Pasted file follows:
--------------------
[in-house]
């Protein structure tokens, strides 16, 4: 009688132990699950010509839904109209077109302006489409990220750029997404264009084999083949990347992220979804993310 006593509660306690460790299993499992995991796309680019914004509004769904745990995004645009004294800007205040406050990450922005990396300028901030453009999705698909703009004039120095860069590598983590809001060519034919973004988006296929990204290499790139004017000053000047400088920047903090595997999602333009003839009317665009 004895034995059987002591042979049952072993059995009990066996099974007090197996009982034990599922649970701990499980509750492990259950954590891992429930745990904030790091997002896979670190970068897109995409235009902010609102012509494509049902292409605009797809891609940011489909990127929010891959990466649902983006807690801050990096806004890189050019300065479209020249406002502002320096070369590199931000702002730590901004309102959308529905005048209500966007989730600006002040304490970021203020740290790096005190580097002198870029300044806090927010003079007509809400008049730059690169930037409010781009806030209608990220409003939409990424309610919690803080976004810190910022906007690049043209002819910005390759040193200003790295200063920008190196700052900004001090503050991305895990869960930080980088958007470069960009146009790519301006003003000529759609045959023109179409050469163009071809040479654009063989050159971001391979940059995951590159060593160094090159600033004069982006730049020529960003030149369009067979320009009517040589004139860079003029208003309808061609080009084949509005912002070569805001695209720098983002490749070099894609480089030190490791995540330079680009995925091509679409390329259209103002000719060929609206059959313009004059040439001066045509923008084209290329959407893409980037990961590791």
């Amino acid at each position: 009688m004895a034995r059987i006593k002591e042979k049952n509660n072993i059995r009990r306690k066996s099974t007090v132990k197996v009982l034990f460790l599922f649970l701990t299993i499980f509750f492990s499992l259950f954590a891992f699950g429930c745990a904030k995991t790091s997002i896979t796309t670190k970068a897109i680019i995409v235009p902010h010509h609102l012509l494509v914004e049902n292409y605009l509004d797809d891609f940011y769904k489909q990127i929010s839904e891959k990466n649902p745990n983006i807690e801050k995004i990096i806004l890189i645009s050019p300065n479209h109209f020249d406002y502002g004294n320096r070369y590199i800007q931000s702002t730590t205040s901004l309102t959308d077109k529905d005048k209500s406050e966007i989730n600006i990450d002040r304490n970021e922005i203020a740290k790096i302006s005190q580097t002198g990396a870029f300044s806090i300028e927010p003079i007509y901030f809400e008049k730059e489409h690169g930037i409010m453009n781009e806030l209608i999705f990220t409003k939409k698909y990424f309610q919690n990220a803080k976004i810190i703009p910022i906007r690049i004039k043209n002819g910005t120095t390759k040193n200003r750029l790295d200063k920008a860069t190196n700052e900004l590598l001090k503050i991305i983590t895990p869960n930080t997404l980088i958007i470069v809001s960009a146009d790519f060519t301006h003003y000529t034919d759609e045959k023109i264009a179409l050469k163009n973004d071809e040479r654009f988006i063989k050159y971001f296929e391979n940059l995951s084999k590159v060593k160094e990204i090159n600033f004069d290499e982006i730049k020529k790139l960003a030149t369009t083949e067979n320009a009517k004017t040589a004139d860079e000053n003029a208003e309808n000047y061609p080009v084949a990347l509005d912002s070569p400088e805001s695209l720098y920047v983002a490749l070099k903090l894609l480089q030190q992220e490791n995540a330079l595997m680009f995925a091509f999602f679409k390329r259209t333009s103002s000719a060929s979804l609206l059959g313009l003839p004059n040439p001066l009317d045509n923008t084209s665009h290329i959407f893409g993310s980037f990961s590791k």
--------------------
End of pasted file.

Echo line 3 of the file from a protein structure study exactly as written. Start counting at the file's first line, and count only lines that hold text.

């Amino acid at each position: 009688m004895a034995r059987i006593k002591e042979k049952n509660n072993i059995r009990r306690k066996s099974t007090v132990k197996v009982l034990f460790l599922f649970l701990t299993i499980f509750f492990s499992l259950f954590a891992f699950g429930c745990a904030k995991t790091s997002i896979t796309t670190k970068a897109i680019i995409v235009p902010h010509h609102l012509l494509v914004e049902n292409y605009l509004d797809d891609f940011y769904k489909q990127i929010s839904e891959k990466n649902p745990n983006i807690e801050k995004i990096i806004l890189i645009s050019p300065n479209h109209f020249d406002y502002g004294n320096r070369y590199i800007q931000s702002t730590t205040s901004l309102t959308d077109k529905d005048k209500s406050e966007i989730n600006i990450d002040r304490n970021e922005i203020a740290k790096i302006s005190q580097t002198g990396a870029f300044s806090i300028e927010p003079i007509y901030f809400e008049k730059e489409h690169g930037i409010m453009n781009e806030l209608i999705f990220t409003k939409k698909y990424f309610q919690n990220a803080k976004i810190i703009p910022i906007r690049i004039k043209n002819g910005t120095t390759k040193n200003r750029l790295d200063k920008a860069t190196n700052e900004l590598l001090k503050i991305i983590t895990p869960n930080t997404l980088i958007i470069v809001s960009a146009d790519f060519t301006h003003y000529t034919d759609e045959k023109i264009a179409l050469k163009n973004d071809e040479r654009f988006i063989k050159y971001f296929e391979n940059l995951s084999k590159v060593k160094e990204i090159n600033f004069d290499e982006i730049k020529k790139l960003a030149t369009t083949e067979n320009a009517k004017t040589a004139d860079e000053n003029a208003e309808n000047y061609p080009v084949a990347l509005d912002s070569p400088e805001s695209l720098y920047v983002a490749l070099k903090l894609l480089q030190q992220e490791n995540a330079l595997m680009f995925a091509f999602f679409k390329r259209t333009s103002s000719a060929s979804l609206l059959g313009l003839p004059n040439p001066l009317d045509n923008t084209s665009h290329i959407f893409g993310s980037f990961s590791k």